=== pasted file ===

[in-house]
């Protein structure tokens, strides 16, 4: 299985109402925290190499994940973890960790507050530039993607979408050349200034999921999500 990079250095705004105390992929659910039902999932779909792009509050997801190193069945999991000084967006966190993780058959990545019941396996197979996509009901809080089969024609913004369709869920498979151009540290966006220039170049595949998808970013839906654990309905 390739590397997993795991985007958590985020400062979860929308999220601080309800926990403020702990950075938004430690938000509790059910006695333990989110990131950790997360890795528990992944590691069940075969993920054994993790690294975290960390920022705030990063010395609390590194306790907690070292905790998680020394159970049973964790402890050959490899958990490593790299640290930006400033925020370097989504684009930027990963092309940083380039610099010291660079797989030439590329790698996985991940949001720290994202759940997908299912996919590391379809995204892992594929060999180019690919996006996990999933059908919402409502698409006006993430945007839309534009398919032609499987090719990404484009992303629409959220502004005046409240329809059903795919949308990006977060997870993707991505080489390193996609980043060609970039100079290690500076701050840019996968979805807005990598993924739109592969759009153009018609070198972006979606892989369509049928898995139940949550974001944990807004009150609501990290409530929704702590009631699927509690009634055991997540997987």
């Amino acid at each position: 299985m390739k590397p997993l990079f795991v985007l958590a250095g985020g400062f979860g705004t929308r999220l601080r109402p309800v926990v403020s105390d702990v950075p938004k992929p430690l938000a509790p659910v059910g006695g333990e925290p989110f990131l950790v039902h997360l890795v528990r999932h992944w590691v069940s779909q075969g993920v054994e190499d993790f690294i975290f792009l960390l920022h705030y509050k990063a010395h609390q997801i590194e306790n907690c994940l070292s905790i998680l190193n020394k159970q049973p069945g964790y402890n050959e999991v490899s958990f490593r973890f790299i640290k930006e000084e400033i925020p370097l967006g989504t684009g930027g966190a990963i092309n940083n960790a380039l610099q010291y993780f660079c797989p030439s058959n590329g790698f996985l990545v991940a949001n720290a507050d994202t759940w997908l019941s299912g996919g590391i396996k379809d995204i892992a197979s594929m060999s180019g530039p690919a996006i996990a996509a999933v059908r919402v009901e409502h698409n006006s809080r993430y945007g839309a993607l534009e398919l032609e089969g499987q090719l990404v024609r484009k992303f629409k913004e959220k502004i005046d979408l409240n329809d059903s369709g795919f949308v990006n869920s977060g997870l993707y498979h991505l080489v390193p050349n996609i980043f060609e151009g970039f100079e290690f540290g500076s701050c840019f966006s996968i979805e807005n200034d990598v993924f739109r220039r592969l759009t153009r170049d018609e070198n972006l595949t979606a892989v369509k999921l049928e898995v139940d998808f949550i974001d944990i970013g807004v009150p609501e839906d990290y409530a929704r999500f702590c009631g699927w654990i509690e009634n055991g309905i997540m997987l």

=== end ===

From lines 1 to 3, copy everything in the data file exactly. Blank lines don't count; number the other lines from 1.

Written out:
[in-house]
């Protein structure tokens, strides 16, 4: 299985109402925290190499994940973890960790507050530039993607979408050349200034999921999500 990079250095705004105390992929659910039902999932779909792009509050997801190193069945999991000084967006966190993780058959990545019941396996197979996509009901809080089969024609913004369709869920498979151009540290966006220039170049595949998808970013839906654990309905 390739590397997993795991985007958590985020400062979860929308999220601080309800926990403020702990950075938004430690938000509790059910006695333990989110990131950790997360890795528990992944590691069940075969993920054994993790690294975290960390920022705030990063010395609390590194306790907690070292905790998680020394159970049973964790402890050959490899958990490593790299640290930006400033925020370097989504684009930027990963092309940083380039610099010291660079797989030439590329790698996985991940949001720290994202759940997908299912996919590391379809995204892992594929060999180019690919996006996990999933059908919402409502698409006006993430945007839309534009398919032609499987090719990404484009992303629409959220502004005046409240329809059903795919949308990006977060997870993707991505080489390193996609980043060609970039100079290690500076701050840019996968979805807005990598993924739109592969759009153009018609070198972006979606892989369509049928898995139940949550974001944990807004009150609501990290409530929704702590009631699927509690009634055991997540997987």
């Amino acid at each position: 299985m390739k590397p997993l990079f795991v985007l958590a250095g985020g400062f979860g705004t929308r999220l601080r109402p309800v926990v403020s105390d702990v950075p938004k992929p430690l938000a509790p659910v059910g006695g333990e925290p989110f990131l950790v039902h997360l890795v528990r999932h992944w590691v069940s779909q075969g993920v054994e190499d993790f690294i975290f792009l960390l920022h705030y509050k990063a010395h609390q997801i590194e306790n907690c994940l070292s905790i998680l190193n020394k159970q049973p069945g964790y402890n050959e999991v490899s958990f490593r973890f790299i640290k930006e000084e400033i925020p370097l967006g989504t684009g930027g966190a990963i092309n940083n960790a380039l610099q010291y993780f660079c797989p030439s058959n590329g790698f996985l990545v991940a949001n720290a507050d994202t759940w997908l019941s299912g996919g590391i396996k379809d995204i892992a197979s594929m060999s180019g530039p690919a996006i996990a996509a999933v059908r919402v009901e409502h698409n006006s809080r993430y945007g839309a993607l534009e398919l032609e089969g499987q090719l990404v024609r484009k992303f629409k913004e959220k502004i005046d979408l409240n329809d059903s369709g795919f949308v990006n869920s977060g997870l993707y498979h991505l080489v390193p050349n996609i980043f060609e151009g970039f100079e290690f540290g500076s701050c840019f966006s996968i979805e807005n200034d990598v993924f739109r220039r592969l759009t153009r170049d018609e070198n972006l595949t979606a892989v369509k999921l049928e898995v139940d998808f949550i974001d944990i970013g807004v009150p609501e839906d990290y409530a929704r999500f702590c009631g699927w654990i509690e009634n055991g309905i997540m997987l």